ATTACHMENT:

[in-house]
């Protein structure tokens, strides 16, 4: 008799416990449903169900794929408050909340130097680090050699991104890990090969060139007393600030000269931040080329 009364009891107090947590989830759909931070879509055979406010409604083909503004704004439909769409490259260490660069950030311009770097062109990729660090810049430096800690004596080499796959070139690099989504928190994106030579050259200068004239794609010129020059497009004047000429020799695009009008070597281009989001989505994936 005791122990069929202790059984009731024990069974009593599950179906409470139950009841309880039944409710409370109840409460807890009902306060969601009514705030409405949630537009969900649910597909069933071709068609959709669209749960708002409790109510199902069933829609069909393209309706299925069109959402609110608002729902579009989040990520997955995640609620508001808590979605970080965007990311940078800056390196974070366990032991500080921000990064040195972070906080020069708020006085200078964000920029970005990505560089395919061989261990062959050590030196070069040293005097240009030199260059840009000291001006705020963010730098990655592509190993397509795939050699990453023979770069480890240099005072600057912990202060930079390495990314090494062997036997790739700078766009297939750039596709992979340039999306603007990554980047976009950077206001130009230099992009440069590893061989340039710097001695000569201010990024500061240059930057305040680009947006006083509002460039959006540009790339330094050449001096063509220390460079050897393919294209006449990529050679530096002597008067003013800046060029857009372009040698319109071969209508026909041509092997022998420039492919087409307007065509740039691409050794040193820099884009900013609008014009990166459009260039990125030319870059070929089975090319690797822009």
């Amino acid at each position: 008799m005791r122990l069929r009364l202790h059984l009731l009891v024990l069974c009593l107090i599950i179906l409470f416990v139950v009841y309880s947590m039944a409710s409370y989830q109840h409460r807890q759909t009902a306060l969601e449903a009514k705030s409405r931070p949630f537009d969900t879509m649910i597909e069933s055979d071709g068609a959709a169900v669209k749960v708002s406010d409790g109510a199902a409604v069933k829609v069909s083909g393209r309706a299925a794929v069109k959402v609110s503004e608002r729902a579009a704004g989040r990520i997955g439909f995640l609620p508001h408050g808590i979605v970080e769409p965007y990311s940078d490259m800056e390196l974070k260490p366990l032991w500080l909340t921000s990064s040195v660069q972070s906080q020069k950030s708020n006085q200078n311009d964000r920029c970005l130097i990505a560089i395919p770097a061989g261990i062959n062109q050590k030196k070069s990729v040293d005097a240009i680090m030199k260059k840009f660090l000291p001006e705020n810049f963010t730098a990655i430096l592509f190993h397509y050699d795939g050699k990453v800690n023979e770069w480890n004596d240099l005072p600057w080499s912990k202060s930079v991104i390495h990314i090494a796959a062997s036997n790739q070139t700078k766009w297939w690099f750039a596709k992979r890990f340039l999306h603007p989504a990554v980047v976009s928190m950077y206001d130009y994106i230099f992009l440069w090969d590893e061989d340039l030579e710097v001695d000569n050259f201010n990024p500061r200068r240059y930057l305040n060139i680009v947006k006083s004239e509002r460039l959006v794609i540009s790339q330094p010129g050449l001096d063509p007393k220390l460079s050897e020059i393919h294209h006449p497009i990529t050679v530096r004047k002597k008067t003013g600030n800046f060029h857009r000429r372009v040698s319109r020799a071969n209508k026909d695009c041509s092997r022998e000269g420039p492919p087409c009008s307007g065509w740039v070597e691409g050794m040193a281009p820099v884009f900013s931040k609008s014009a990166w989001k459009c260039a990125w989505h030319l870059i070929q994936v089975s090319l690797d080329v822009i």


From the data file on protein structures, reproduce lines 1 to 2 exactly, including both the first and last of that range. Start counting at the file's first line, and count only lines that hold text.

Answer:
[in-house]
């Protein structure tokens, strides 16, 4: 008799416990449903169900794929408050909340130097680090050699991104890990090969060139007393600030000269931040080329 009364009891107090947590989830759909931070879509055979406010409604083909503004704004439909769409490259260490660069950030311009770097062109990729660090810049430096800690004596080499796959070139690099989504928190994106030579050259200068004239794609010129020059497009004047000429020799695009009008070597281009989001989505994936 005791122990069929202790059984009731024990069974009593599950179906409470139950009841309880039944409710409370109840409460807890009902306060969601009514705030409405949630537009969900649910597909069933071709068609959709669209749960708002409790109510199902069933829609069909393209309706299925069109959402609110608002729902579009989040990520997955995640609620508001808590979605970080965007990311940078800056390196974070366990032991500080921000990064040195972070906080020069708020006085200078964000920029970005990505560089395919061989261990062959050590030196070069040293005097240009030199260059840009000291001006705020963010730098990655592509190993397509795939050699990453023979770069480890240099005072600057912990202060930079390495990314090494062997036997790739700078766009297939750039596709992979340039999306603007990554980047976009950077206001130009230099992009440069590893061989340039710097001695000569201010990024500061240059930057305040680009947006006083509002460039959006540009790339330094050449001096063509220390460079050897393919294209006449990529050679530096002597008067003013800046060029857009372009040698319109071969209508026909041509092997022998420039492919087409307007065509740039691409050794040193820099884009900013609008014009990166459009260039990125030319870059070929089975090319690797822009």